Spiritual Machines


I’m in the middle of re-reading The
Age of Spiritual Machines
by Ray Kurzweil. It’s a very interesting read: all
about what might (will?) happen in the very near future when computers are able
to process information as fast as or faster than the human brain. Will they
begin to actually think? Will they become self-aware? Will they grow
a conscience? Will they, as the title suggests, become spiritual?

One of the things I found most fascinating was his descriptions of how the
human brain works — sometimes he puts this process into computer terms,
which is good for geeks like me. This particular part stuck with me:

When a batter hits a fly ball, it follows a path that can be predicted from
the ball’s initial trajectory, spin, and speed, as well as wind conditions. The
outfielder, however, is unable to measure any of these properties directly and
has to infer them from his angle of observation. To predict where the ball will
go, and where the fielder should also go, would appear to require the solution
of a rather overwhelming set of complex simultaneous equations. These equations
need to be constantly recomputed as new visual data streams in. How does a
ten-year-old Little Leaguer accomplish this, with no computer, no calculator,
no pen and paper, having taken no calculus classes, and having only a few seconds
of time?

The answer is, she doesn’t. She uses her neural nets’ pattern-recognition
abilities, which provide the foundation for much of skill formation. The neural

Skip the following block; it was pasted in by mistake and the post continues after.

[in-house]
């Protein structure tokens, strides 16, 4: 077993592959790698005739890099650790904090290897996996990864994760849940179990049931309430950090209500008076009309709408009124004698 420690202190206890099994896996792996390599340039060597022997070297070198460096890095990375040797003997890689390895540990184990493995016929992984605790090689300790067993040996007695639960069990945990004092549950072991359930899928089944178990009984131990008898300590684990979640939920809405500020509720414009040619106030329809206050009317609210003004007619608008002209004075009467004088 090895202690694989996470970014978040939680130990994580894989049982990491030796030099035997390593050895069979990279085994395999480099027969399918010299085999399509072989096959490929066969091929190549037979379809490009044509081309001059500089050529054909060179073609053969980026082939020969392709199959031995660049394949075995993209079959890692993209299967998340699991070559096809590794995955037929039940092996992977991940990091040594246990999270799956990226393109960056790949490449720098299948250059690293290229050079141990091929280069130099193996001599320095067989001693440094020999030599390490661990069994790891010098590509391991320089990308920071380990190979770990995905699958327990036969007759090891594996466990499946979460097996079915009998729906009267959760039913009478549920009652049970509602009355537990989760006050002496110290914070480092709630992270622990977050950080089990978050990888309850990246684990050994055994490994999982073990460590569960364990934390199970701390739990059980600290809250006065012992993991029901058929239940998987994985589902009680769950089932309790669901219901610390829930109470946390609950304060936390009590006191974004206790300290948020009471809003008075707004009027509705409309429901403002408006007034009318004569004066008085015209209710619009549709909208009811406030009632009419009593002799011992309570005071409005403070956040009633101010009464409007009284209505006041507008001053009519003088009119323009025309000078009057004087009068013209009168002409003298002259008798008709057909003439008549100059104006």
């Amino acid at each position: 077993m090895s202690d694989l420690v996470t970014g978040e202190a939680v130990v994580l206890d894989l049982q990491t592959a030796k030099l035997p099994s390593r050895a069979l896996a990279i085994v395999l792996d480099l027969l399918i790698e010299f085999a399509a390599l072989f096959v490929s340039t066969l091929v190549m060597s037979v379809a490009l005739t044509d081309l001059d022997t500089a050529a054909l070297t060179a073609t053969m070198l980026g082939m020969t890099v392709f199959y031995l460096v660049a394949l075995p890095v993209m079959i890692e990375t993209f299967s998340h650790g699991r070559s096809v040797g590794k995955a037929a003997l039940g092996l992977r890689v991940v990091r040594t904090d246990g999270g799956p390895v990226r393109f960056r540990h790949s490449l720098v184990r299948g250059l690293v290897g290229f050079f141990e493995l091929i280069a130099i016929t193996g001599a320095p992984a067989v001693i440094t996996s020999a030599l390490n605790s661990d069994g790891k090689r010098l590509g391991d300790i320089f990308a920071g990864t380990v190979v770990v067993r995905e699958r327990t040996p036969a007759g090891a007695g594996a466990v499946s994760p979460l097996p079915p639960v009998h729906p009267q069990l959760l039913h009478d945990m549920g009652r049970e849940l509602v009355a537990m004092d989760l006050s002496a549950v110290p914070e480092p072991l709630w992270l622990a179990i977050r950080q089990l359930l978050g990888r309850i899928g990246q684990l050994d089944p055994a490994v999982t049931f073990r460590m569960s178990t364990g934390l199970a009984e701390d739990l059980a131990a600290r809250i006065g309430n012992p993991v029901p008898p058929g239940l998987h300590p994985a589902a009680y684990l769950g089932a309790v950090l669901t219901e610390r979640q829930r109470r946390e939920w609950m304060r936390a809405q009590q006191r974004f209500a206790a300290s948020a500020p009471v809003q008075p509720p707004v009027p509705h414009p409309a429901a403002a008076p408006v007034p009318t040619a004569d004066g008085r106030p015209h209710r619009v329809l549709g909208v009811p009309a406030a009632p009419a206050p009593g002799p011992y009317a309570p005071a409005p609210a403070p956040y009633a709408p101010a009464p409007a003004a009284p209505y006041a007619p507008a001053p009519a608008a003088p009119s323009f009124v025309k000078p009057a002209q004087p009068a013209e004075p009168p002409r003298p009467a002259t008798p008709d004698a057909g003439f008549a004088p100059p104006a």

nets of the ten-year-old have had a lot of practice in comparing the observed
flight of the ball to her own actions. Once she has learned the skill, it becomes
second nature, meaning that she has no idea how she does it. Her neural nets
have gained all the insights needed: Take a step back if the ball has gone
above my field of view; take a step forward if the ball is below a certain level
in my field of view and no longer rising,
and so on. The human ballplayer is
not mentally computing equations. Nor is there any such computation going on
unconsciously in the player’s brain. What is going on is pattern
recognition, the foundation of most human thought.

One key to intelligence is knowing what not to compute. A
successful person isn’t necessarily better than her less successful peers at
solving problems; her pattern recognition facilities have just learned what
problems are worth solving.

It should be somewhat obvious, but it was a bit of a revelation to me when I
first read it. Now it seems that with neural net software, computers are starting
to do pattern recognition almost as well as humans. Kurzweil talks in this
book (which is 6 years old, BTW) about computers that can transcribe human
speech (spoken at a normal speed) with almost perfect accuracy, and computers
that can recognize faces — to the point where some banks trust
their computers to perform face recognition on people to provide automatic
cheque cashing, i.e. if the computer fails, real money is being given
to the wrong people. The bank would have to be pretty damn confident in the
face recognition software to make that puppy available to the general public.

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